Gastro-Vision | Summer Round Up


Rainer Prohaska. "Floor Cuisine, ACF New York," 2012. Ink on paper. 16.6 x 23.4 in. Courtesy the artist.

The heat and humidity of New York City summers make walking into a cool gallery all the sweeter. When you’re ready to come inside, here are six local exhibits on which to feast your eyes:

Our Haus @ Austrian Cultural Forum
On view through August 26

Rainer Prohaska’s latest culinary project Cuisine à tous les étages (Kitchen on every floor) winds from the top to the bottom of this multi-floor group exhibition. A series of cooking stations, set up between each flight of stairs, provide food items, a cutting board, cooking utensils and instructions. At the opening reception, Prohaska led guests through the preparation of vegan beef tartare. An empty dinner table remains in the basement as a remnant of the communal dinner and continues to encourage conviviality. Visitors can make use of the table when partaking of Mathias Kessler’s interactive beverage installation Das Eismeer. Die gescheiterte Hoffnung (2012). Kessler invites visitors to remove and enjoy a cold Budweiser from a small refrigerator, and in so doing help him to create another object. The repeated opening and closing of the door adds layers of ice to a small sculpture behind the freezer flap–a replica of Caspar David Friedrich’s icy landscape of the same title. Curated by former Eyebeam director Amanda McDonald Crowley, Our Haus commemorates the ten-year anniversary of the building and the Forum’s ongoing efforts to be a space for cross-cultural exchange. Crowley writes, “With a kitchen in place, we will surely celebrate with food, as many of the finest conversations begin over good food.”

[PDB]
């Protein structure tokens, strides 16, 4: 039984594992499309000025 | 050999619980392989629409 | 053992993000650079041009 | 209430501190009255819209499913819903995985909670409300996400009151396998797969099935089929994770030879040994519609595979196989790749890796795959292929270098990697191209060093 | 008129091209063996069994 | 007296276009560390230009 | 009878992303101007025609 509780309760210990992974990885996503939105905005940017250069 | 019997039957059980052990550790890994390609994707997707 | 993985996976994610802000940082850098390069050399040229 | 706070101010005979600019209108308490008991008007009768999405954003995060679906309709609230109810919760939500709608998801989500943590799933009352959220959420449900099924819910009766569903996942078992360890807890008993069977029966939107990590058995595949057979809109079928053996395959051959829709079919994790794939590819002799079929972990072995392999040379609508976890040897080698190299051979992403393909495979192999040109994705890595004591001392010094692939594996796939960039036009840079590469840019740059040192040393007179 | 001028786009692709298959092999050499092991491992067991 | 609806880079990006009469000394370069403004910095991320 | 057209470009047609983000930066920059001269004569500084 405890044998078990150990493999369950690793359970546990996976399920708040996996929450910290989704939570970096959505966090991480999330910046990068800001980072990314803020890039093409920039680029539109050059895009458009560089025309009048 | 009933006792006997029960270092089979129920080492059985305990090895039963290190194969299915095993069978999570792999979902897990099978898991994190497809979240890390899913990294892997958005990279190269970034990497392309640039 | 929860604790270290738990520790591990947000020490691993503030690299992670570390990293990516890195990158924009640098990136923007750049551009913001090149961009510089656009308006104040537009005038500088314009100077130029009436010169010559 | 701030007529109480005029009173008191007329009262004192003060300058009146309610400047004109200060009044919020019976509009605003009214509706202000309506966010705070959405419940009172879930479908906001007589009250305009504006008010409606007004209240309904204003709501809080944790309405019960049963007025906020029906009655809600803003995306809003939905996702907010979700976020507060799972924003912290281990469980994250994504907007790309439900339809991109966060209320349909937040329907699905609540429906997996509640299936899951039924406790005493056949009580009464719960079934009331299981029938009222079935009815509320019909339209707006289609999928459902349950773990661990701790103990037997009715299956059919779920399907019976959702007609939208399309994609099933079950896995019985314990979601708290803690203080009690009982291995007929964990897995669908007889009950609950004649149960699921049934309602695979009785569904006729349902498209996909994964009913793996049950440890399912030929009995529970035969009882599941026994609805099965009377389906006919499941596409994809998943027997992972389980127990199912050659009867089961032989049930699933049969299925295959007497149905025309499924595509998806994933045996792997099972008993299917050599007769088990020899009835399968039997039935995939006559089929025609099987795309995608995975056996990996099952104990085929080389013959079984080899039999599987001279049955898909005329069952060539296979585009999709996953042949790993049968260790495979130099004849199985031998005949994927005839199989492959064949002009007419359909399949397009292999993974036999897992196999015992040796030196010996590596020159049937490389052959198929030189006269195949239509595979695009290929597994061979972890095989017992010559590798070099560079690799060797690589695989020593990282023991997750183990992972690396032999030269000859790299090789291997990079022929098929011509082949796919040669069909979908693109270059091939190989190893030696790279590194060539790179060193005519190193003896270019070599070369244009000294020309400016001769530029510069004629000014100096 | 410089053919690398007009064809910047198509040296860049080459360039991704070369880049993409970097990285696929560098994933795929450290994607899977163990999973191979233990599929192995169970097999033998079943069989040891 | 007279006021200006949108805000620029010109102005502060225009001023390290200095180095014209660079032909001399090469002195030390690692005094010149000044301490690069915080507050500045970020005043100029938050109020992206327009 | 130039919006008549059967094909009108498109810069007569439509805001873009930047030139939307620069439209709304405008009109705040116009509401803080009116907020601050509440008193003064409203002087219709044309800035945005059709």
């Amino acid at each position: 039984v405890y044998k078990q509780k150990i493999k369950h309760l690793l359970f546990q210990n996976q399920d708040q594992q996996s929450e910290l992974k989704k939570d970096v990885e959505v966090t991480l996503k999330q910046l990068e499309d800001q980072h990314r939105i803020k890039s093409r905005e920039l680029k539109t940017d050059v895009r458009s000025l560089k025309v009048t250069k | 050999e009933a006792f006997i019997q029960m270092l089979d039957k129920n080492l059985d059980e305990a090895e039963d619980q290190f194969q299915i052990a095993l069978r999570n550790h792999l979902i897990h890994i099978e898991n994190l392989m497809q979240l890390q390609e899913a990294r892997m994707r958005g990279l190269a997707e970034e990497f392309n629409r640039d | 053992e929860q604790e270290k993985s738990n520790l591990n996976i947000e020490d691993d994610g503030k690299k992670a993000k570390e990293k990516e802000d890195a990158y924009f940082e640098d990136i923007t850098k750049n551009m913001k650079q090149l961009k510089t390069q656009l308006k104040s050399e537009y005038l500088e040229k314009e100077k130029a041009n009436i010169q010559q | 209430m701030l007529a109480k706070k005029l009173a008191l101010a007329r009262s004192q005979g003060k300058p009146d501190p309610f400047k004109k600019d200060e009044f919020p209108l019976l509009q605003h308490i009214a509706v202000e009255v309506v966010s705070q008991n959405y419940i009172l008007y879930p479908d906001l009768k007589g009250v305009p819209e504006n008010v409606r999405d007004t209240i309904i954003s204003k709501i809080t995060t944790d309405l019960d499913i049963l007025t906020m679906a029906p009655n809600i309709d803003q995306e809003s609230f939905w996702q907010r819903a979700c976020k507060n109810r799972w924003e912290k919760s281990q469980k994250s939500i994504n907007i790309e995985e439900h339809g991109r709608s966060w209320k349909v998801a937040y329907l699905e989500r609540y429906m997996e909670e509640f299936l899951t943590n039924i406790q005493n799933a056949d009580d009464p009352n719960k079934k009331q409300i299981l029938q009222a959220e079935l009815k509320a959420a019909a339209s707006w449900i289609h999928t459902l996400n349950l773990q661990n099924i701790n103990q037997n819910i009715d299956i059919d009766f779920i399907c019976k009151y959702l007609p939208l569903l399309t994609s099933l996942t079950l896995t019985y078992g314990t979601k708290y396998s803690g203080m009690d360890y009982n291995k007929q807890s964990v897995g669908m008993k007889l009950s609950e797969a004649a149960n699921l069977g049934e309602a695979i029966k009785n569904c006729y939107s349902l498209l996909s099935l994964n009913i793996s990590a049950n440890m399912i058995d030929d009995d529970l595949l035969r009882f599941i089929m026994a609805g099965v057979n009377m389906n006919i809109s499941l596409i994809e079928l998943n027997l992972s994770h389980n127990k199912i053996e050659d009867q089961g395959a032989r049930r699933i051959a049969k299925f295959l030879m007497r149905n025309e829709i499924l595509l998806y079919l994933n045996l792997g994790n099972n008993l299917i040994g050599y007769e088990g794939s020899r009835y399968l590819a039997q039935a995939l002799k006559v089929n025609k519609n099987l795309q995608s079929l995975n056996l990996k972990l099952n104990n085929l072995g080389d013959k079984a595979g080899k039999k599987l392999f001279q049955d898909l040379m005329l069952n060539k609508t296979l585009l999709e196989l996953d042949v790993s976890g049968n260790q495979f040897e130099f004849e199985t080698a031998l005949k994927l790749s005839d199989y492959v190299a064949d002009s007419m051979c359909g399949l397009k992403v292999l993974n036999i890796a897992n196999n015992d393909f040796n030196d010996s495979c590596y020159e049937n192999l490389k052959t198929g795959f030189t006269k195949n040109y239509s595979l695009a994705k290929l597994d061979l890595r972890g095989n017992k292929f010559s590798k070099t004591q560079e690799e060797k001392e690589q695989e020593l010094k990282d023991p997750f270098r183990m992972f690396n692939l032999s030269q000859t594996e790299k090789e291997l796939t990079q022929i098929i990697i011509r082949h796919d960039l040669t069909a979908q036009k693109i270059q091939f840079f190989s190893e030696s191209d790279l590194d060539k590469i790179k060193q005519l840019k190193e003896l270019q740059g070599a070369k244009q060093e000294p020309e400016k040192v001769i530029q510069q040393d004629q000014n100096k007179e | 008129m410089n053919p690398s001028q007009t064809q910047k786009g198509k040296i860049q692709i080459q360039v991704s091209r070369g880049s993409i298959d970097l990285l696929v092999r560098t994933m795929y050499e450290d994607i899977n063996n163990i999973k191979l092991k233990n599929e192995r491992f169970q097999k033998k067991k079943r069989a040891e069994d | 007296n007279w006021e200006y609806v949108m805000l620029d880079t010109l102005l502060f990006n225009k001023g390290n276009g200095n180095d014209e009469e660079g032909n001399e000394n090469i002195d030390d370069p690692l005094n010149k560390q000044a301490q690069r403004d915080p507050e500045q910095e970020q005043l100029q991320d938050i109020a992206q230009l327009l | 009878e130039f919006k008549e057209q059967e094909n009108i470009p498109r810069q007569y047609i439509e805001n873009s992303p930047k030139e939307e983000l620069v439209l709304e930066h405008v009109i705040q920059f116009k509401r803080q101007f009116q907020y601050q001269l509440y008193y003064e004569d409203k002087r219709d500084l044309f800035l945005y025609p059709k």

"Lunch venue with a deli counter," Lunch Hour NYC, 1942. Accessed July 23, 2012. Silver gelatin print. Schomburg Center for Research in Black Culture, Photographs and Prints Division.

Lunch Hour NYC @ New York Public Library, Stephen A. Schwarzman Building
On view through February 13

Lunch Hour NYC emphasizes how the hurriedness of New York City life has, since industrialization, changed how and what we consume midday, in private and public. The curators suggest that New York, where people are always on the go and trying to make a buck, “reinvented” the meaning of lunch “in its own image.” Objects from the Library’s collections–from antique flatware to old cookbooks to photographs of eateries from Chinatown to Harlem–form a lively diorama of over a century of local consumption. Although the Library holds a world-class collection of historical menus, they’re outshined in this installation by observable crowd-pleasers such as an Automat, the healthier ancestor of the vending machine. Parts of the exhibition touch on today’s obesity epidemic and dieting obsessions, but none too heavily. Lunch Hour NYC is all about giving people a taste of the city. Five food truck vendors have been invited to park outside the Library every weekday afternoon through Labor Day. Milk Truck, a personal favorite, offers gourmet grilled cheese every Tuesday. Find the full schedule here. While you’re online, jump to the Library’s menu collection, and join in their effort to transcribe 45,000 restaurant menus, one dish at a time.

Kira Nam Greene. "Nibble, Nibble, Gnaw," 2012. Watercolor, pastel, colored pencil, gouache, flashe, modeling clay and pigment pen on paper mounted on panel, 40 x 70 in.

Visual Feast: A Pattern and Decoration Exhibition @ Accola Griefen Gallery
On view through August 4